Ulysses By Tennyson

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Ø Tennyson's poem 'Ulysses' is centred upon the mythological character Ulysses, (called Odysseus by the Greeks). Ulysses is especially known for being extremely adventurous and courageous; his life can be said to be a long journey full of adventure.

Ulysses is about to leave his kingdom of Ithaca to his son Telemachus and set out on a great adventure, which may reunite him with his dead companion of the Trojan wars.

Tennyson's choice of character for this specific poem appears quite significant, especially when we learn that he wrote 'Ulysses' three weeks upon hearing of the death of a good friend, Hallam. Throughout 'Ulysses', Tennyson seems to be emphasising the importance of life. The poem seems to be written with a sense of loss, but also with the whole idea that life must be forced on and fought until the very end, despite all that happens.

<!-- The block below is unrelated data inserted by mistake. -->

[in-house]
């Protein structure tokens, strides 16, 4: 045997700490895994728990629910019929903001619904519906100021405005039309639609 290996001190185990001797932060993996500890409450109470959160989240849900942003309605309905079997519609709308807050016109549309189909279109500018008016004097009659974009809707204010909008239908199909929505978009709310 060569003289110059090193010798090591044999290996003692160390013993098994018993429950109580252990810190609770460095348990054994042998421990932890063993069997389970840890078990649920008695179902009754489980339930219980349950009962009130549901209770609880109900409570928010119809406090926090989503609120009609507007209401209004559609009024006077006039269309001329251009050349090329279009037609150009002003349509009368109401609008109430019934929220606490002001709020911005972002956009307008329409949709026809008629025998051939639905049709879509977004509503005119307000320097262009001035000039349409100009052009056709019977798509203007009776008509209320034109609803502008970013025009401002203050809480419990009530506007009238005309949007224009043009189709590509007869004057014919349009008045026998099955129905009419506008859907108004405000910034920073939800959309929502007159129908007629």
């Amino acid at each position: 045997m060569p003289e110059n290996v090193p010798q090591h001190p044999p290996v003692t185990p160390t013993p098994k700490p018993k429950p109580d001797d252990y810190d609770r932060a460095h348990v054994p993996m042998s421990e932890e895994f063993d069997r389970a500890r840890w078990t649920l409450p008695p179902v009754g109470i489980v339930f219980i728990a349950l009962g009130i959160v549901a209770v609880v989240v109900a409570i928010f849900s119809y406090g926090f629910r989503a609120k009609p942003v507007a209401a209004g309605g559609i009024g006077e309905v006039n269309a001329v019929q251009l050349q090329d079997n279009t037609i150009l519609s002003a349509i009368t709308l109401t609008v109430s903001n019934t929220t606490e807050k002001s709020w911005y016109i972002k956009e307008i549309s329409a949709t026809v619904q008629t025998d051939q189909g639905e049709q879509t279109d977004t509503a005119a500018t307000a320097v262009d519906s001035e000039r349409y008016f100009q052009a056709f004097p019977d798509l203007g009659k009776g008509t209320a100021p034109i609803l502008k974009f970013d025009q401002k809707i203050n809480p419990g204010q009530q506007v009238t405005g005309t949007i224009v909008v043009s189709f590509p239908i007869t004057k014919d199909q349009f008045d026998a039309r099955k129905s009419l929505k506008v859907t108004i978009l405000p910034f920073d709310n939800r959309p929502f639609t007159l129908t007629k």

The mixture of negative words in the first few opening lines of the poem, strongly suggest a feeling of discontentment; 'idle', 'barren crags', 'aged wife', 'mete' and 'savage', combine to help us understand that he is unhappy with his life at the current. He appears to be fed up with inactivity. He talks of feeling completely detached from the "savage race" of people he rules over, they "hoard, and sleep and feed and know not [[him]]". The reader soon learns to see what Ulysses is preparing us for. It is almost as though he is trying to justify why he is doing what he is planning on telling us. He is explaining the circumstances from his point of view as to make us understand exactly why he must leave his people and country behind. He "cannot rest from travel" and will "drink life to...